EFX Millennium Falcon


After what can only be described as “a really long wait”, my precision cast Millennium Falcon from EFX arrived last month. It’s been sat in my front room since and I’ve just taken the opportunity to open it this morning. Firstly, the model came double boxed and weathered the battering that postal service can sometimes give these parcels.

Opening the box, I was nicely surprised with a large black cardboard sheet with a photo of the model. A pleasant reminder of the old days of Master Replicas.

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Beneath a polystyrene sheet was the base, inscribed with the Star Wars logo. Unfortunately, mine had a black residue between the aluminium and the acrylic. I’m assuming that I can simply unscrew the four EFX screws, remove the acrylic cover and just clean the mark away. I emailed the EFX customer helpline and am awaiting a response.

I ws delighted to see that EFX chose to make the lighting option battery powered, rather than using a mains socket. A simple choice that removes a lot of hassle for international customers.

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Underneath the base is the certificate of authenticity. Lift out that section of the packaging to expose the model itself.

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I wasn’t sure what to expect as I’d read a lot of negativity online. I am pleased to say that I’m delighted with it. There is criticism that the bit between the mandibles don’t fit properly, which my model also had but It’s easily ignored. The detail was pretty good, too. Much better than the Code 3 model that it set out to replace and I noticed that it was a little bigger as well. Another surprise.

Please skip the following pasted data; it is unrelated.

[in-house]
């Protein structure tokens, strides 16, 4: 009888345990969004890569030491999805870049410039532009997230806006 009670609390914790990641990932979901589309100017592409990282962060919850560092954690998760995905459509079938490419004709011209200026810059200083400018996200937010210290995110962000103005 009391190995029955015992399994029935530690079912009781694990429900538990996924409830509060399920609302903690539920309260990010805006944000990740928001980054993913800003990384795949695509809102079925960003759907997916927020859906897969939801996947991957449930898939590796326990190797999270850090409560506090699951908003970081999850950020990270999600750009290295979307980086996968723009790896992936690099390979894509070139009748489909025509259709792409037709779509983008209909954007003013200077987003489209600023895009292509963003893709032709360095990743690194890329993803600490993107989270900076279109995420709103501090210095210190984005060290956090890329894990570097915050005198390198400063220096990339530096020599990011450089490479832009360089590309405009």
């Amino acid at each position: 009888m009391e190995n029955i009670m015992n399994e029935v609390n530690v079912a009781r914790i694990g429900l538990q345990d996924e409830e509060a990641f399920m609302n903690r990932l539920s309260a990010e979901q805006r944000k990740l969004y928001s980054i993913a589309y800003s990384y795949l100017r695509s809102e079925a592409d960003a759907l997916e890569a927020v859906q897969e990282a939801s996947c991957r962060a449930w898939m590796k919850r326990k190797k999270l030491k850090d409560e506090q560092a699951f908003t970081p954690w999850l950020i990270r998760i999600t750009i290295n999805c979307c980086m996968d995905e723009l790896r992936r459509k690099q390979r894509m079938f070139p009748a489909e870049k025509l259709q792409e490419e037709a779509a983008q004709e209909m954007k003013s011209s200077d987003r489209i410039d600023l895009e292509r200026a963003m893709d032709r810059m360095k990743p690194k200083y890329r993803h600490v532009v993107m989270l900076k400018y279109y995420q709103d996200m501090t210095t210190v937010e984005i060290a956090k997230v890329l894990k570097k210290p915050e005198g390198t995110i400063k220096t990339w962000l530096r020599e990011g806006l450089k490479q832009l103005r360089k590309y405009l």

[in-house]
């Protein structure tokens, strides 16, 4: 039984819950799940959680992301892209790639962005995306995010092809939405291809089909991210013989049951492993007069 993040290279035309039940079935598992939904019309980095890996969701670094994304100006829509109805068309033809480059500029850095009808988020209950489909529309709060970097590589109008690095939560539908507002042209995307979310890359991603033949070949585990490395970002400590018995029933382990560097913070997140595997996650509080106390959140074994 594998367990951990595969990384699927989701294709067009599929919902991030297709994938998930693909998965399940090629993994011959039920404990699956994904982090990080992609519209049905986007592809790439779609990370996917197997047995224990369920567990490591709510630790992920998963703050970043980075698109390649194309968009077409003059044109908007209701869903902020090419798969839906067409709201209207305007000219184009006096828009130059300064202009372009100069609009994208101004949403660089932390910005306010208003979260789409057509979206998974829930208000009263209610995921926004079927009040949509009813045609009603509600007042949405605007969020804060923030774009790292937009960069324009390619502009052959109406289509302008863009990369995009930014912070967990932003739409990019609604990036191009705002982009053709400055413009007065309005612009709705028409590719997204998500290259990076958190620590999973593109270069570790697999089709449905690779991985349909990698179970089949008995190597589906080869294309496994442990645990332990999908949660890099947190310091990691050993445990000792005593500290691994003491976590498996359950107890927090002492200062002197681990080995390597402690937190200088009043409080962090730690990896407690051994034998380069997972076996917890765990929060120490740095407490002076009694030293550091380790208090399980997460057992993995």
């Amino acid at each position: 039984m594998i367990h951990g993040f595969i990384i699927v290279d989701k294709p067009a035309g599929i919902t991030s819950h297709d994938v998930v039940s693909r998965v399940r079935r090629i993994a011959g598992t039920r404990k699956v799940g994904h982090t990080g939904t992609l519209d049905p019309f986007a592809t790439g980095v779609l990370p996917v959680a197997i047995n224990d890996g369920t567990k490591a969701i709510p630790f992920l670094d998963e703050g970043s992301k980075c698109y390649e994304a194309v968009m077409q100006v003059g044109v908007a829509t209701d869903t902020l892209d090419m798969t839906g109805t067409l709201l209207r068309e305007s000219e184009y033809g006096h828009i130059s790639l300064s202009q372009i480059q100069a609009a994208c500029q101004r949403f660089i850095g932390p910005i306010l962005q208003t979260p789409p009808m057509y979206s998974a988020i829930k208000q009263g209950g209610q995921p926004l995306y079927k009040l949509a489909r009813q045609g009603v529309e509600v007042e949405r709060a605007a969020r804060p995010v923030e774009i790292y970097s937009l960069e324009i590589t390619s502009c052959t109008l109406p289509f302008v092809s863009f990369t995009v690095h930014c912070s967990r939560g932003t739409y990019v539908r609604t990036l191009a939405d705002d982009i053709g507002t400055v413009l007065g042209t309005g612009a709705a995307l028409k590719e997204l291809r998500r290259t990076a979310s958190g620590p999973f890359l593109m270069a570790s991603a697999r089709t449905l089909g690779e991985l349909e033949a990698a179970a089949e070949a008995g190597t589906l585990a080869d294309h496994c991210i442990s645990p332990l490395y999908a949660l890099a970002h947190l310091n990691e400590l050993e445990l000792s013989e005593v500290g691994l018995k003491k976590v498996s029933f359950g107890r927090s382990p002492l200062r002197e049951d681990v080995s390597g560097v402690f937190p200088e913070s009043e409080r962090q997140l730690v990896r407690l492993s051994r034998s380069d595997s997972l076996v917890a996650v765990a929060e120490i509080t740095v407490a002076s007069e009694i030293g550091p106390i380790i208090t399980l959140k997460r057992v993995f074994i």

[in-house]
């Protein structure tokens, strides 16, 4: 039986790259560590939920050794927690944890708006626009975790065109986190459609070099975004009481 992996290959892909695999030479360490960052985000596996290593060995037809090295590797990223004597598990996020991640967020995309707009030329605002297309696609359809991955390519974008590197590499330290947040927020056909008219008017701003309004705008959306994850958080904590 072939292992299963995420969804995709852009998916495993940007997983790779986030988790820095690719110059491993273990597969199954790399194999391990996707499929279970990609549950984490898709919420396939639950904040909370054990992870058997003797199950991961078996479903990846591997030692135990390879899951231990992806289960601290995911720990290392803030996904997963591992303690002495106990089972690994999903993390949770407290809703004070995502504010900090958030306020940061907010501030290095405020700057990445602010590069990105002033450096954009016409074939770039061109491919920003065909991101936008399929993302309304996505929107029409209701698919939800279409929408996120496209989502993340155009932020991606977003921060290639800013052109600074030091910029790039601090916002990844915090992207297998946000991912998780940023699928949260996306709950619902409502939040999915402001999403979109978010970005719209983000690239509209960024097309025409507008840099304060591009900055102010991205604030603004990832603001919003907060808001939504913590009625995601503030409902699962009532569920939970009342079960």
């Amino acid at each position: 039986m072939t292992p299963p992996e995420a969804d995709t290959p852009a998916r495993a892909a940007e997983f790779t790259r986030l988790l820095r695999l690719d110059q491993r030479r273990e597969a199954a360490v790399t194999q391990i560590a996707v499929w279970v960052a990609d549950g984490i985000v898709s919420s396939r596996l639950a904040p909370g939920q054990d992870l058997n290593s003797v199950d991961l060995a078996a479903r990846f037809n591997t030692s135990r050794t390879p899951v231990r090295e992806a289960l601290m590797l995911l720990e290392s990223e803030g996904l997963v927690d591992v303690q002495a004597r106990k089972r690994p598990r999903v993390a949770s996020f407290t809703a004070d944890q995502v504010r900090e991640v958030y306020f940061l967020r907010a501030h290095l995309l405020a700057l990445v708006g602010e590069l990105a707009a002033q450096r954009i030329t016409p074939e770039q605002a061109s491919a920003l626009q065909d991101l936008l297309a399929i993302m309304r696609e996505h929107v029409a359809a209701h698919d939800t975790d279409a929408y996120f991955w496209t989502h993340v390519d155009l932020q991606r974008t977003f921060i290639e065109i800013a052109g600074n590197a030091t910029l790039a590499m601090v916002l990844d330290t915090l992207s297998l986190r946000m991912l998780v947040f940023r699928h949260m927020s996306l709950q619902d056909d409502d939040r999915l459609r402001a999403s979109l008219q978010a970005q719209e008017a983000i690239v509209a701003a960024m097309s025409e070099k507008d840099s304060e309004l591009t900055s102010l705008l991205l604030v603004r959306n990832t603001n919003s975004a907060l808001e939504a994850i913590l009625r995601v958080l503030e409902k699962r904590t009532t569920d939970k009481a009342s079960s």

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The dish is separate and is magnetised. I was disappointed that It’s just made of plastic, but I suppose that’s to stop scratching. I also think the dish looks a bit too small, for some reason. Unlike the Code 3 version, there are no moving parts and even the quad guns are fixed.

I was under the impression that these Precision Cast models were not going to be limited, but the EFX website says that they have sold out. I wonder what the final edition size was? Overall, I paid quite a lot for this. $600 to EFX, $200 for shipping and an additional £102 for Tax back in the UK. Still, I would get it again and I think that this is a great version of the Millennium Falcon.

Cons;

  • The mandible issue can’t be ignored, but it’s not a major deal IMO.
  • Can be a little expensive, especially for international customers.

Pros;

  • Battery powered lighting.
  • Great size, ideal for display.
  • Nicely detailed model, with a pretty decent (if a little dark), paint application.

I also bought this rather nice display case from Widdowson in the UK.

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It’s just a little bigger than a detolf, but it can easily go on the top with minimal overhang.

There’s a nice level of attention to detail on this. The base is cut to receive the round EFX base and there is a gap at the back for the lighting switch.

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The base comes in either black or white and was £110 plus shipping. Service was excellent and I received mine the following day.)

 

 

About mffanrodders

A keen Star Wars collector since 1977, my collection focus seems to have taken on a turn towards Han Solo's iconic Star Ship. Why the Millennium Falcon? No one else seemed to have one at the time and it was fair to say that i had difficulty resisting the higher end models. My friend, icruise from Rebelscum has a superb blog for his Jabba the Hutt collection, I thought that i'd start this blog to chart my own collection of Millennium Falcon related stuff as it increases. Well, that was the plan but it now seems to be more about cataloguing any Millennium Falcon item in general now so that i can come back to them later.
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